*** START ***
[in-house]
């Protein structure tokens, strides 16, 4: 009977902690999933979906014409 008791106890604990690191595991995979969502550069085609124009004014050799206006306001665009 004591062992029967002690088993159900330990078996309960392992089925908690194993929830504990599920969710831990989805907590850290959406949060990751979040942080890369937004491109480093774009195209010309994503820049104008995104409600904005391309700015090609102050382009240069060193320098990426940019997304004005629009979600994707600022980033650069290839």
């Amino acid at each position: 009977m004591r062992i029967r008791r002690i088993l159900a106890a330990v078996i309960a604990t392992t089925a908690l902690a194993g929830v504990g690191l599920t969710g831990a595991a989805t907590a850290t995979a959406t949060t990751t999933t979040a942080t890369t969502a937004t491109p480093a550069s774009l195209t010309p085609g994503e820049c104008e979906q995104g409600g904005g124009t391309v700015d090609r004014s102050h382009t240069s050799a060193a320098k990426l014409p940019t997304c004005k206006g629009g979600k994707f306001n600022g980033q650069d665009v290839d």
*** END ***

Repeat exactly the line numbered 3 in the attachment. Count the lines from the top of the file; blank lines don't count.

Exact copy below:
């Amino acid at each position: 009977m004591r062992i029967r008791r002690i088993l159900a106890a330990v078996i309960a604990t392992t089925a908690l902690a194993g929830v504990g690191l599920t969710g831990a595991a989805t907590a850290t995979a959406t949060t990751t999933t979040a942080t890369t969502a937004t491109p480093a550069s774009l195209t010309p085609g994503e820049c104008e979906q995104g409600g904005g124009t391309v700015d090609r004014s102050h382009t240069s050799a060193a320098k990426l014409p940019t997304c004005k206006g629009g979600k994707f306001n600022g980033q650069d665009v290839d």